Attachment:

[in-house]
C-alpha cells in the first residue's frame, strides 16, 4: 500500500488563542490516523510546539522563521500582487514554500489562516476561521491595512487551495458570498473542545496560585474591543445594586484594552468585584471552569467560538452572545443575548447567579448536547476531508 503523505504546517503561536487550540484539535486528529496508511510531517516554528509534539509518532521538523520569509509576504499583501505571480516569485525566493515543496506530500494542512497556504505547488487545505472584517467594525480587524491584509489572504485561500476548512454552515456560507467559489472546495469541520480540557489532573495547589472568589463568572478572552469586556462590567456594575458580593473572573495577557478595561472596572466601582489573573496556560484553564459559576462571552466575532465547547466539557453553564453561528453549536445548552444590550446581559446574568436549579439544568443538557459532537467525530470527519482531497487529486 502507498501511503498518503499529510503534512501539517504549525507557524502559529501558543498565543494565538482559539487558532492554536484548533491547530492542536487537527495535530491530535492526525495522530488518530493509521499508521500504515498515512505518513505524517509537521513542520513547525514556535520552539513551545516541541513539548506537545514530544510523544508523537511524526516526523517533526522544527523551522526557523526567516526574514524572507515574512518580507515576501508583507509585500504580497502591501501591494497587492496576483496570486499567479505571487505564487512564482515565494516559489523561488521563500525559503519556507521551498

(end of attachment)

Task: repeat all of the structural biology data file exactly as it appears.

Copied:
[in-house]
C-alpha cells in the first residue's frame, strides 16, 4: 500500500488563542490516523510546539522563521500582487514554500489562516476561521491595512487551495458570498473542545496560585474591543445594586484594552468585584471552569467560538452572545443575548447567579448536547476531508 503523505504546517503561536487550540484539535486528529496508511510531517516554528509534539509518532521538523520569509509576504499583501505571480516569485525566493515543496506530500494542512497556504505547488487545505472584517467594525480587524491584509489572504485561500476548512454552515456560507467559489472546495469541520480540557489532573495547589472568589463568572478572552469586556462590567456594575458580593473572573495577557478595561472596572466601582489573573496556560484553564459559576462571552466575532465547547466539557453553564453561528453549536445548552444590550446581559446574568436549579439544568443538557459532537467525530470527519482531497487529486 502507498501511503498518503499529510503534512501539517504549525507557524502559529501558543498565543494565538482559539487558532492554536484548533491547530492542536487537527495535530491530535492526525495522530488518530493509521499508521500504515498515512505518513505524517509537521513542520513547525514556535520552539513551545516541541513539548506537545514530544510523544508523537511524526516526523517533526522544527523551522526557523526567516526574514524572507515574512518580507515576501508583507509585500504580497502591501501591494497587492496576483496570486499567479505571487505564487512564482515565494516559489523561488521563500525559503519556507521551498